Days earlier, while riding through New Jersey, three priests from Allentown, Pa., rode 13 miles with them to Bethlehem, Pa.
Onlookers along the way noticed their clerical collars underneath their neon yellow-green reflective vests and asked them where they were from. “When we say that we left from Connecticut, there was a look of shock, obviously. ‘You’re from where? And you’re going where?’ But they were surprised and encouraging and enthused for us,” he said.
Father John Granato, pastor of the Torrington Cluster of Roman Catholic Parishes, told the Transcript that the ride will mean “we will be able to keep a presence here for Catholic education in Torrington. [That] is the primary focus of this pilgrimage.”
As students, teachers and staff at the school gathered in the schoolyard May 29 to wish the riders well, Jo-Anne Gauger, principal, said money raised by pledges of support will be used in several ways. “Part of it ... will be put aside for tuition assistance. Some of it will be for technology upgrades, whatever the school needs. It will be a great thing. Plus we’re going into the multi-age format next year, so we’ll need some new resources, so this will help us with that. It’ll help us immensely,” she said.
At Lourdes in Litchfield later that morning, Dr. Dale R. Hoyt, archdiocesan superintendent of Catholic schools, said the ride would help build a brotherhood of priests as well as help fund Catholic schools. “The money that they raise will be used to help families with scholarships, maybe help with some of the curriculum that is needed, ... and even some capital expenditures,” he said, adding that it would be up to individual priests and schools to decide.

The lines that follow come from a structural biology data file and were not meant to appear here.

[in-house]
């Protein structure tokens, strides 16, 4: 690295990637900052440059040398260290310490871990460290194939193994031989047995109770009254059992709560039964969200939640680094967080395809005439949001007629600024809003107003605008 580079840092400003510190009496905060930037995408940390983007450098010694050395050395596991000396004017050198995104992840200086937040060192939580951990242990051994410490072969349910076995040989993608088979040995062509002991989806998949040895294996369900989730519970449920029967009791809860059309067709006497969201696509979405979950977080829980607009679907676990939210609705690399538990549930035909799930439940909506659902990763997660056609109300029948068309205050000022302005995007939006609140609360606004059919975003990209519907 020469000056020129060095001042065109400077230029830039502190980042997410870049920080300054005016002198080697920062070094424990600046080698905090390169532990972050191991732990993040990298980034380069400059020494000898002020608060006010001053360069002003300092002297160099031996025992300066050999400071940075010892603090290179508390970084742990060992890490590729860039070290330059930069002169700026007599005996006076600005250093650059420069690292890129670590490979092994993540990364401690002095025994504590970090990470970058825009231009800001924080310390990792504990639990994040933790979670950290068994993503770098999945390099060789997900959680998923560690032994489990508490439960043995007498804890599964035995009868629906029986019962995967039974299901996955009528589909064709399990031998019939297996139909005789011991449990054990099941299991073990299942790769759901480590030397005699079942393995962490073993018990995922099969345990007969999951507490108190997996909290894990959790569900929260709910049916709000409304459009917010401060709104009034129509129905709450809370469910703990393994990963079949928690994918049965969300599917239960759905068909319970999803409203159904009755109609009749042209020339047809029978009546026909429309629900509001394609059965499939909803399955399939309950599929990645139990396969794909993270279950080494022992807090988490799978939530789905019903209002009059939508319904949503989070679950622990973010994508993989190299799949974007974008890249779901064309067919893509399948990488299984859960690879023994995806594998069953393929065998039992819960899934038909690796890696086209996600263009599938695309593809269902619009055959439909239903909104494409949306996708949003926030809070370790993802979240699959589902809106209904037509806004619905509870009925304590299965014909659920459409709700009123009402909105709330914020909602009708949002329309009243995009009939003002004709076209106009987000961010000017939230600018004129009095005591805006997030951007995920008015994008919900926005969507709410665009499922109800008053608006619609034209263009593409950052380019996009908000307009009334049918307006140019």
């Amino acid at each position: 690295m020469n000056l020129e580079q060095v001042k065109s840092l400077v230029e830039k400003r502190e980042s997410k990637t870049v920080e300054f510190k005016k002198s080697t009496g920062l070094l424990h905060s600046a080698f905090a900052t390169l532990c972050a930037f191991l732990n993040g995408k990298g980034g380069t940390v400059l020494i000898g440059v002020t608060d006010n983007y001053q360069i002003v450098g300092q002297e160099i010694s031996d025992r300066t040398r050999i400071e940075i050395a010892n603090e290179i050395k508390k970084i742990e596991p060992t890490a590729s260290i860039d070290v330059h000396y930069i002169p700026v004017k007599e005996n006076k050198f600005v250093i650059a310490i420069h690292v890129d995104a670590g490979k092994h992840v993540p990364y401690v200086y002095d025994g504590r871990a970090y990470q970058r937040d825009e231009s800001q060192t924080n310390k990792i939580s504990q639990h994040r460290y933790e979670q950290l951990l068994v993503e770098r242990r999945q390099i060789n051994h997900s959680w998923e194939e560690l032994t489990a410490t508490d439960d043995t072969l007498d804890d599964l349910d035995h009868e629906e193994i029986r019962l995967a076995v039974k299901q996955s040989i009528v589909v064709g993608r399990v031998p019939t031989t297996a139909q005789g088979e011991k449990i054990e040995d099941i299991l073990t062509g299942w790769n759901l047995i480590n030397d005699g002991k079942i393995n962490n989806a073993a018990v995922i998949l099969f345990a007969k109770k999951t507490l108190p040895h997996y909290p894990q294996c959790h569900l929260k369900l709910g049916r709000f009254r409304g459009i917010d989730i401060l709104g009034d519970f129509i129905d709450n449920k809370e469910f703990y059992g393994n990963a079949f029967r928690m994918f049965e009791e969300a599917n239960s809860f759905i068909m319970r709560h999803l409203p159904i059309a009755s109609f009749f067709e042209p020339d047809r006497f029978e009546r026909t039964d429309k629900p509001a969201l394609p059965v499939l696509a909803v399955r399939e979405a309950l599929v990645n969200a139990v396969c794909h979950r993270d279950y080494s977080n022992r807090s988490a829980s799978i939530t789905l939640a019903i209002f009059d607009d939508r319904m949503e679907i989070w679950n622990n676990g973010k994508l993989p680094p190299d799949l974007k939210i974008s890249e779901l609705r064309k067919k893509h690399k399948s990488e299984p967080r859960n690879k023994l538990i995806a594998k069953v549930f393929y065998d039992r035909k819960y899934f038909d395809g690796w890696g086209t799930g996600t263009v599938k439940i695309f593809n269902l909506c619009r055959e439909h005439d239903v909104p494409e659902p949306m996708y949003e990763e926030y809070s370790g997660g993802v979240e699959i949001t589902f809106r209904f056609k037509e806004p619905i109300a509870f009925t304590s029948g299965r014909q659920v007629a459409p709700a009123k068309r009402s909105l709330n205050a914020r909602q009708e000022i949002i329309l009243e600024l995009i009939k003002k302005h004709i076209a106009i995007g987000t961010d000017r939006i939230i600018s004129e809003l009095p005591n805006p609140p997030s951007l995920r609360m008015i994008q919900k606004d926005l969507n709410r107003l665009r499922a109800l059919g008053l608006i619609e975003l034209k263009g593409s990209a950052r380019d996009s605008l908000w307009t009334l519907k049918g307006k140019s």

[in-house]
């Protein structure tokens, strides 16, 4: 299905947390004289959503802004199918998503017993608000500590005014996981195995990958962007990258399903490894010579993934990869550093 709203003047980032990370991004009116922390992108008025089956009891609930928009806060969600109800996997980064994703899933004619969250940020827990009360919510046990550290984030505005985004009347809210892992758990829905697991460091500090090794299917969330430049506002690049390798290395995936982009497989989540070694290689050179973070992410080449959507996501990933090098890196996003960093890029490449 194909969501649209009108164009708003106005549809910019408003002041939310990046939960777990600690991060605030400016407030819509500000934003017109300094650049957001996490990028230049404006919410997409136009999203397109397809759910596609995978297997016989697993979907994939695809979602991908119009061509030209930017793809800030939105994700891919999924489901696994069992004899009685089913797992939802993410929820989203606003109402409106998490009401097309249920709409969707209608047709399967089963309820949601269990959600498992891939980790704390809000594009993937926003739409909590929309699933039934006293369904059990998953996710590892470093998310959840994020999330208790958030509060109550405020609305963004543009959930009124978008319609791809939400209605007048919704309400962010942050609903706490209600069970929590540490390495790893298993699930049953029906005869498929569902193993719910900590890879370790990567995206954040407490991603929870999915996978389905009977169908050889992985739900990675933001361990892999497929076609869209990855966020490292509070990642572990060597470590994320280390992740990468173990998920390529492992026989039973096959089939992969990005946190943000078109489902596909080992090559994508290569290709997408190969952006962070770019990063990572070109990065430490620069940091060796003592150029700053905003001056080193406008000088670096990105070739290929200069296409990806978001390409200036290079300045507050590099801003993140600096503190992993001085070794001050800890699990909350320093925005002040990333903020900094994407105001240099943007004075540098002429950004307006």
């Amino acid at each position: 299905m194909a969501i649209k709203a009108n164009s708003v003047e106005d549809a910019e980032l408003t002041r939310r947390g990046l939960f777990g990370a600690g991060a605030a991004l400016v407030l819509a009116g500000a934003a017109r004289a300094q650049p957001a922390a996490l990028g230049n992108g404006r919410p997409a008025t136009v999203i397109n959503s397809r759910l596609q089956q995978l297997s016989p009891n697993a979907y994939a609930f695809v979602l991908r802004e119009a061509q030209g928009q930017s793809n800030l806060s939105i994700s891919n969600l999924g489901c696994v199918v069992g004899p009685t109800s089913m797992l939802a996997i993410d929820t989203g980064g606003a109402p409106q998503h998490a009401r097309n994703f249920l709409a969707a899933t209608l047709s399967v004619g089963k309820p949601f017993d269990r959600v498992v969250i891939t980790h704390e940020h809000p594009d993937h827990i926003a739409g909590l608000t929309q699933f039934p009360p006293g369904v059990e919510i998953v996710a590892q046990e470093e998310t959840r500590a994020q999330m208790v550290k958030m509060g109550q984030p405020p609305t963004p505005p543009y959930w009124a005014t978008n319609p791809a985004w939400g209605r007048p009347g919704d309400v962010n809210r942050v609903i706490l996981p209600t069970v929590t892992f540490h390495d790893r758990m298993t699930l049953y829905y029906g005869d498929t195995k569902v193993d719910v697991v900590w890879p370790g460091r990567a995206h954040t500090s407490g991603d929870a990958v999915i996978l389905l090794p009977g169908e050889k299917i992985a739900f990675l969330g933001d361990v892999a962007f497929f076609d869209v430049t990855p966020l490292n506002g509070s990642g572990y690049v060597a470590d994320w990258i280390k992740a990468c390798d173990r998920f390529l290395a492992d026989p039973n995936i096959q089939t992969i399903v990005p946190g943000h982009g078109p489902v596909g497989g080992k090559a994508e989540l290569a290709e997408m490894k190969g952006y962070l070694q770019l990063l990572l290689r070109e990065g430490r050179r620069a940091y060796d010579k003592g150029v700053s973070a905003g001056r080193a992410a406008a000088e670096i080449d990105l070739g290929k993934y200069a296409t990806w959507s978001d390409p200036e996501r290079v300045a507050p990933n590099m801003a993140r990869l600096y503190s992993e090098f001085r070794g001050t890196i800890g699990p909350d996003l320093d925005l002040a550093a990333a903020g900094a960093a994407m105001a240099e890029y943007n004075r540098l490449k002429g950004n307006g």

Seminarian Mr. Collins said, “Hopefully it will allow more people to come in and the tuition will go down and we will be able to provide better care for the students and open it up for a more warm and welcoming environment.”
Father Sledesky agreed. “We can award some children some scholarships, help keep the tuition costs down. Every bit helps,” he said.
In his homily, Archbishop Blair elicited laughter when he said that Father Sullivan asked him if he would like to pedal with him from Torrington to Litchfield. “I said, ‘Now is that uphill or downhill?’ And he said, ‘It’s uphill.’ So that’s why I wasn’t with you today,” he said.
He said that Jesus taught us that God provides for those who put their trust in him. “And it’s precisely with that faith and trust that we pray for our spiritual fathers on their bike ride in the coming days.”
On June 8, three days after Father Sullivan returned to Torrington, he made a dramatic appearance at St. Peter/St. Francis School. With his stuffed cat Bruno in hand, and dressed in his reflective vest and helmet, he pedaled his bicycle onto the floor of the school gymnasium, to the cheers of the entire student body. “One of the first questions was, ‘How did Bruno do? Did he like the ride?’” Father Sullivan said.
He assured them that he did.
“Having that stuffed animal in my pocket during the trip made me think of the children, and I was praying for them all the way,” he told the Transcript. “Having that in my pocket made me smile.”